South Carolina Wildfire

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South Carolina Wildfire

Map of the Severity of the Wildfire

Map of the Severity of the Wildfire

Map of the Severity of the Wildfire

Map of the Severity of the Wildfire

Olivia Brown, Writer

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In the early morning of Tuesday, wildfires began to break out and stretch across the southeastern mountains. This ultimately caused smoke to travel many parts of South Carolina, NorthCarolina, Georgia, and Kentucky.

 ABC News4 stated that around 4 p.m., Charleston had an AQI of 169. According to SCDHEC, anything above 151 is considered “unhealthy.”

A total of 40 fires were started in the southeastern mountains. North Carolina was hit pretty hard compared to the other states. They had at least 15 active fires that destroyed more than 45,000 acres of forest.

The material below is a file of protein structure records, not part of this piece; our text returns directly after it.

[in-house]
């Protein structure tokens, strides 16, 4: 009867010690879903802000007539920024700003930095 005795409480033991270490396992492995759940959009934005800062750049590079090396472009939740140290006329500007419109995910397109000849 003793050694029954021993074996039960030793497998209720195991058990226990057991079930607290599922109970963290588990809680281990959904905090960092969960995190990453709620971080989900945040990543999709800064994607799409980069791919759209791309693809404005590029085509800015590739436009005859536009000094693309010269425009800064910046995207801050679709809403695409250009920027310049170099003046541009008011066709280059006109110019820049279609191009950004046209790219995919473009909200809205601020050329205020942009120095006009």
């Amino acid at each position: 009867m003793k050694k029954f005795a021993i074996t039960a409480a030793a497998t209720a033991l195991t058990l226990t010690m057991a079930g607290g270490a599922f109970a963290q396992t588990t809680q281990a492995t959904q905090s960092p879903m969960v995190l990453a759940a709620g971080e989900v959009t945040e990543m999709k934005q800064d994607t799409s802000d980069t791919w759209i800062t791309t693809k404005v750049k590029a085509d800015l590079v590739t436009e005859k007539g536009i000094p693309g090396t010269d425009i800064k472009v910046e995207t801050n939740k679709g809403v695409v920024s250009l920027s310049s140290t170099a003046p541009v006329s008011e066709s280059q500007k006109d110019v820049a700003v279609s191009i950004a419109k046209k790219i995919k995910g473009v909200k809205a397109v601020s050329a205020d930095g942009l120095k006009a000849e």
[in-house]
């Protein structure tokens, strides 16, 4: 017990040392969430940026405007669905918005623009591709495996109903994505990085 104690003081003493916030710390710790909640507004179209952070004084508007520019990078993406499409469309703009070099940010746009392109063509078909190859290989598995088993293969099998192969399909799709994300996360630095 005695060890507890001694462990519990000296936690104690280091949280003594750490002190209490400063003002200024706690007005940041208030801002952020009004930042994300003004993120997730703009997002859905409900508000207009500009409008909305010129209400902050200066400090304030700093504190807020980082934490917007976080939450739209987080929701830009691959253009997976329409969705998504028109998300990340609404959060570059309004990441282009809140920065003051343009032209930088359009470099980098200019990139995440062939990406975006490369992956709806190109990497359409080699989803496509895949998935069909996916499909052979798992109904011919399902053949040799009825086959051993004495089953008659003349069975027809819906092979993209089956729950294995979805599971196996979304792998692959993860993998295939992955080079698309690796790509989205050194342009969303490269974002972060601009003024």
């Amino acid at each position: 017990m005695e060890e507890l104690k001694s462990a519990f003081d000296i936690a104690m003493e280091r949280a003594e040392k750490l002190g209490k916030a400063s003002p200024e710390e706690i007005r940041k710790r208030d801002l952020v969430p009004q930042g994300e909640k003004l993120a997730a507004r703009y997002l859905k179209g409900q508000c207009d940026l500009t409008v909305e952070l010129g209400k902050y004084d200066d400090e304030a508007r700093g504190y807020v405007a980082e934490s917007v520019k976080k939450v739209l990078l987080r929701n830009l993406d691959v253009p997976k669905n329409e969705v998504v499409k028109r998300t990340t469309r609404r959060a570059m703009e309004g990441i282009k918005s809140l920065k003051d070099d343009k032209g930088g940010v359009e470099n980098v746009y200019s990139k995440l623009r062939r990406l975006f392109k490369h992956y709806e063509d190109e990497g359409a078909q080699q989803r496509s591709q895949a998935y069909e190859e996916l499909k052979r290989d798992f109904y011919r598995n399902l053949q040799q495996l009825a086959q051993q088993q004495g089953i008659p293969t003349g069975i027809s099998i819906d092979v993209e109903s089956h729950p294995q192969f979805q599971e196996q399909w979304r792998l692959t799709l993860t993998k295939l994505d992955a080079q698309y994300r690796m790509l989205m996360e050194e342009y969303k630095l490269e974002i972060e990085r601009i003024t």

Precautions were immediately taken and the Elementary and Middle schools in Dorchester District 2 were instructed to keep their students inside for recess.

The smoke was dense enough to affect a person with weak lungs or a weak respiratory system. People were instructed not to stay outside for long periods of time.

Thousands of firefighters worked to contain fires in North and South Carolina along with fires in Tennessee and Georgia.

A lot of money was used to help put out the fires. Researches say that an average of 1 to 2 million dollars was spent to tame the fires in the southeast.

The smoke fully left the South Carolina state yesterday and South Carolina is no longer in a warning-state of emergency for fire.

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